museums are at St-Mere-Eglise, Caen and Bayeux with the additional, Musee
de la Liberation in Cherbourg. I would start at St-Mere-Eglise,
because this is how D-Day began, with the paratroopers. When you purchase
your ticket here ask for the flyer which gives you a reduced price entry
to the other Normandy battlefield museums. In St-Mere-Eglise there is
still a model of the paratrooper, John Steele, hanging from the church
tower just as he did on D-Day. The Musee Airborne is housed here. It is
made up of personal objects and touching testimonies of the American
liberators of the 82nd and 101st Airborne Paratrooper Divisions,and there
are examples of a WACO Glider and the C47 Transport. There is film
footage of that day as well. It will help you get a sense of the people
involved in this endeavor from the American paratroopers to the French
citizens of St-Mere-Eglise.
Next head to the beaches, Utah and Omaha were the site of the American
landing, while the British and Canadian troops landed on Juno, Gold and
Sword. You will view the German bunkers and gun emplacements, the Utach
Beach Federal Mounument, and Pointe du Hoc Federal Monument,
commemorating, LTC James E. Rudder's 2nd ranger Battalions scaling of the 100
foot cliffs. When you are driving all of these areas are well marked.
Continue on to Colleville-sur-mer where you will find the American
cemetery "Omaha Beach". And what an impressive place. The memorial consists
of a semi-circular colonnade with a loggia housing battle maps at each
end and a large bronze sculpture in the open are formed by its arc.
Centered in the open arc facing the graves is a 22 foot bronze statue, "The
Spirit of American Youth Rising from the Waves",looking out to a
reflecting pond and the graves. There is a visitor's building, tablets of
the missing, a chapel, the Unknown Soldier area and the simple marked
graves. The plantings and total landscape of the cemetery is beautiful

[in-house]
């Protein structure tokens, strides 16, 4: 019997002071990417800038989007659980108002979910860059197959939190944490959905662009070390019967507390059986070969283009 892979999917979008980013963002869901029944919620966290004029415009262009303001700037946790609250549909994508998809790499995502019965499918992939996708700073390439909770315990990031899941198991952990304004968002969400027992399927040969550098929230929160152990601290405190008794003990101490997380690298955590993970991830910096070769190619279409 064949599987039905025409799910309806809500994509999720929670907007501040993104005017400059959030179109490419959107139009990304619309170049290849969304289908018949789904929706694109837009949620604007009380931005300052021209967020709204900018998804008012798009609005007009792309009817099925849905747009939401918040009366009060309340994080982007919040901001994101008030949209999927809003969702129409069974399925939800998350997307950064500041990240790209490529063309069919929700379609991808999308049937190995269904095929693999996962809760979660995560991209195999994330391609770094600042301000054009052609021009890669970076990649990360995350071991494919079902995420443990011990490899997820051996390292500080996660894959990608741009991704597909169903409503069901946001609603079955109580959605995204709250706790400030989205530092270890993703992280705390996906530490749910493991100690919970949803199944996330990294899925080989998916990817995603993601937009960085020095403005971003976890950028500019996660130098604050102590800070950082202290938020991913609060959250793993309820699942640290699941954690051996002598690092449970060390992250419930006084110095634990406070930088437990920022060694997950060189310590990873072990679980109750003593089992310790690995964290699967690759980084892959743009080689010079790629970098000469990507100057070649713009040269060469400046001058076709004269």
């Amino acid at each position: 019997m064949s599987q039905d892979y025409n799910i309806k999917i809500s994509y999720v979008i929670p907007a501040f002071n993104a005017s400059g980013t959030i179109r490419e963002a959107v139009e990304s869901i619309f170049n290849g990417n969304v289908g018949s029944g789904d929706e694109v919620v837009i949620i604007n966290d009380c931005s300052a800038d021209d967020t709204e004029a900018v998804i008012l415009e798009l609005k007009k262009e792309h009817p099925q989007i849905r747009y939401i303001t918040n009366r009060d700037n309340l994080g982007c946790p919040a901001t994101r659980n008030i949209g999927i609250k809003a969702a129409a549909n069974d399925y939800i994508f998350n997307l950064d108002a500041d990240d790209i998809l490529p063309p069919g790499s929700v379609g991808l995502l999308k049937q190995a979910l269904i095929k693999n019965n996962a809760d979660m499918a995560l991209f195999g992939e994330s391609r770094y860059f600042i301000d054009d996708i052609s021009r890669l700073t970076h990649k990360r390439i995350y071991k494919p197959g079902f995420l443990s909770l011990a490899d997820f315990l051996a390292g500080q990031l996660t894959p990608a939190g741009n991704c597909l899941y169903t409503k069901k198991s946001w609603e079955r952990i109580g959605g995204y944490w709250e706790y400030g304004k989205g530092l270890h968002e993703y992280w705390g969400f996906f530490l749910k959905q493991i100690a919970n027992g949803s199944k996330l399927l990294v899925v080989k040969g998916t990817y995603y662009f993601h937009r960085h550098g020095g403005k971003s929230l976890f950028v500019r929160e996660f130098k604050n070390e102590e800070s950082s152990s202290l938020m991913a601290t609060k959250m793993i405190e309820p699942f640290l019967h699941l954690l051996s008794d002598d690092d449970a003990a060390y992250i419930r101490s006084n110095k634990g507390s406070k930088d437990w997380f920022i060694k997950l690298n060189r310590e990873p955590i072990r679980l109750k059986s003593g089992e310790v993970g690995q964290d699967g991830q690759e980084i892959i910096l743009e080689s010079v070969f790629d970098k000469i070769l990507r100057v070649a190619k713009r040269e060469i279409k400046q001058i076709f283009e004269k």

and meticulously maintained. It is truly an emotional experience with the
cemeteries on the hill looking out to the beaches where they fell.
The next day head to Bayeux and the Museum of the Battle of Normandy.
This museum tells the story of the Battle of Normandy - what fighting
took place beyond the well known events of D Day. Gathering together an
unprecedented collection of uniforms and equipment, the museum is
arguably the best in Normandy. Aside from the militaria, weapons and
vehicles, there are hundreds of photographs, maps and illustrations helping to
explain the events that took place in the summer of 1944. In addition
there is a film show, a good shop and a permanent exhibition about the
air war in Normandy. From Bayeux you can proceed to the beaches of Juno,
Gold and Sword. Your will see Pegasus Bridge, where the first French
house was liberated and pass the evocative ruins of the artificial
harbor towed across from England at Arromanche-les-Bains. Continuing to Caen
visit the Memorial of Caen. It is a museum dedicated to Peace. It
will take you through the events leading up to WW II and D-Day itself. A
fitting end to your D-Day experience.
Depending on your time and level of interest, you can spend many days
in the various museums and sites in Normandy. But 2 or 3 days should
enable you to see the highlights in good depth. From here I would
suggest you turn in your car and train it to Paris to ending your trip in the
uplifting City of Light. A fitting end to your D-Day experience, for
it was when Paris was liberated that everyone saw the end of the war in
sight. Trains leave from Caen and Le Harve to Paris,it is about an
hour and a half to 2 hour trip. After a few days in Paris, you can then
return to the USA from Paris or catch the Eurostar or a plane back to
London. (Driving in Paris can be a harrowing experience even for the
adventurous, I would not recommend it. Parking is also difficult to find)